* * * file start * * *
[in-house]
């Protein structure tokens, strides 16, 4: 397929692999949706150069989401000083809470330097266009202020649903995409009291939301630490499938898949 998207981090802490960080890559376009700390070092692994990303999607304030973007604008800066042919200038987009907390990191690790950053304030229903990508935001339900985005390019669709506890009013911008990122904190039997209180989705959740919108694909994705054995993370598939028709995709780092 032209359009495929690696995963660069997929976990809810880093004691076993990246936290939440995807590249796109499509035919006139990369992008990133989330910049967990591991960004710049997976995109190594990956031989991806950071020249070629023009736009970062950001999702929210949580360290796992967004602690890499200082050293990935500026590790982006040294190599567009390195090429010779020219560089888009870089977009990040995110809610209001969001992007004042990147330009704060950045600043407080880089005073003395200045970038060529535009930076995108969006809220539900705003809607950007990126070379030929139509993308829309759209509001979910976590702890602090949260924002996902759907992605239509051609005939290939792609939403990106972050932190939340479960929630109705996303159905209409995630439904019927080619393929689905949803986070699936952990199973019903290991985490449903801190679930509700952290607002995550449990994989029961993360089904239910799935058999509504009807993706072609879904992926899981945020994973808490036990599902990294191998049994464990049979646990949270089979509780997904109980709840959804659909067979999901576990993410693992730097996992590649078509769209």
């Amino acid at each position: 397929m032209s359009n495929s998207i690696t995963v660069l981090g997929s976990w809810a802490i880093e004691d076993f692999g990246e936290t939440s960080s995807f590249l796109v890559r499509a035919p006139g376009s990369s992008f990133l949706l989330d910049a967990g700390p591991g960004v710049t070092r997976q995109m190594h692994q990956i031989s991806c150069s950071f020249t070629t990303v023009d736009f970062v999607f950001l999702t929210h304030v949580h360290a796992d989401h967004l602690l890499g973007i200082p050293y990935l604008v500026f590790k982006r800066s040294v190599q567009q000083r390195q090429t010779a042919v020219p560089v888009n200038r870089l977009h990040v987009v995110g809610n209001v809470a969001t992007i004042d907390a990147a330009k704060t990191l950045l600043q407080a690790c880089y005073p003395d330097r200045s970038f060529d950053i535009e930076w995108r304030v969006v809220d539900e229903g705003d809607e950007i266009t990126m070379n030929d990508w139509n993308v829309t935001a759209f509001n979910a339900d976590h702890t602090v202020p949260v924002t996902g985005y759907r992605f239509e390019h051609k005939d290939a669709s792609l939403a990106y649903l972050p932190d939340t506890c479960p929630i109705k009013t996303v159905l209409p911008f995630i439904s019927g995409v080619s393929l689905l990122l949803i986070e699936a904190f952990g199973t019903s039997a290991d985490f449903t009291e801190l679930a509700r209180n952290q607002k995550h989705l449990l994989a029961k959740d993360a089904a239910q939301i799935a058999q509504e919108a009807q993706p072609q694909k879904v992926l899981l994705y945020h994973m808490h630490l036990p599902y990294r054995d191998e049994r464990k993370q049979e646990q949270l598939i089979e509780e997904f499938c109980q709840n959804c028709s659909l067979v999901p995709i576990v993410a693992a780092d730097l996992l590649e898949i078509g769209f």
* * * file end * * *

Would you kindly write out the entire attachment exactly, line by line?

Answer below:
[in-house]
């Protein structure tokens, strides 16, 4: 397929692999949706150069989401000083809470330097266009202020649903995409009291939301630490499938898949 998207981090802490960080890559376009700390070092692994990303999607304030973007604008800066042919200038987009907390990191690790950053304030229903990508935001339900985005390019669709506890009013911008990122904190039997209180989705959740919108694909994705054995993370598939028709995709780092 032209359009495929690696995963660069997929976990809810880093004691076993990246936290939440995807590249796109499509035919006139990369992008990133989330910049967990591991960004710049997976995109190594990956031989991806950071020249070629023009736009970062950001999702929210949580360290796992967004602690890499200082050293990935500026590790982006040294190599567009390195090429010779020219560089888009870089977009990040995110809610209001969001992007004042990147330009704060950045600043407080880089005073003395200045970038060529535009930076995108969006809220539900705003809607950007990126070379030929139509993308829309759209509001979910976590702890602090949260924002996902759907992605239509051609005939290939792609939403990106972050932190939340479960929630109705996303159905209409995630439904019927080619393929689905949803986070699936952990199973019903290991985490449903801190679930509700952290607002995550449990994989029961993360089904239910799935058999509504009807993706072609879904992926899981945020994973808490036990599902990294191998049994464990049979646990949270089979509780997904109980709840959804659909067979999901576990993410693992730097996992590649078509769209």
């Amino acid at each position: 397929m032209s359009n495929s998207i690696t995963v660069l981090g997929s976990w809810a802490i880093e004691d076993f692999g990246e936290t939440s960080s995807f590249l796109v890559r499509a035919p006139g376009s990369s992008f990133l949706l989330d910049a967990g700390p591991g960004v710049t070092r997976q995109m190594h692994q990956i031989s991806c150069s950071f020249t070629t990303v023009d736009f970062v999607f950001l999702t929210h304030v949580h360290a796992d989401h967004l602690l890499g973007i200082p050293y990935l604008v500026f590790k982006r800066s040294v190599q567009q000083r390195q090429t010779a042919v020219p560089v888009n200038r870089l977009h990040v987009v995110g809610n209001v809470a969001t992007i004042d907390a990147a330009k704060t990191l950045l600043q407080a690790c880089y005073p003395d330097r200045s970038f060529d950053i535009e930076w995108r304030v969006v809220d539900e229903g705003d809607e950007i266009t990126m070379n030929d990508w139509n993308v829309t935001a759209f509001n979910a339900d976590h702890t602090v202020p949260v924002t996902g985005y759907r992605f239509e390019h051609k005939d290939a669709s792609l939403a990106y649903l972050p932190d939340t506890c479960p929630i109705k009013t996303v159905l209409p911008f995630i439904s019927g995409v080619s393929l689905l990122l949803i986070e699936a904190f952990g199973t019903s039997a290991d985490f449903t009291e801190l679930a509700r209180n952290q607002k995550h989705l449990l994989a029961k959740d993360a089904a239910q939301i799935a058999q509504e919108a009807q993706p072609q694909k879904v992926l899981l994705y945020h994973m808490h630490l036990p599902y990294r054995d191998e049994r464990k993370q049979e646990q949270l598939i089979e509780e997904f499938c109980q709840n959804c028709s659909l067979v999901p995709i576990v993410a693992a780092d730097l996992l590649e898949i078509g769209f």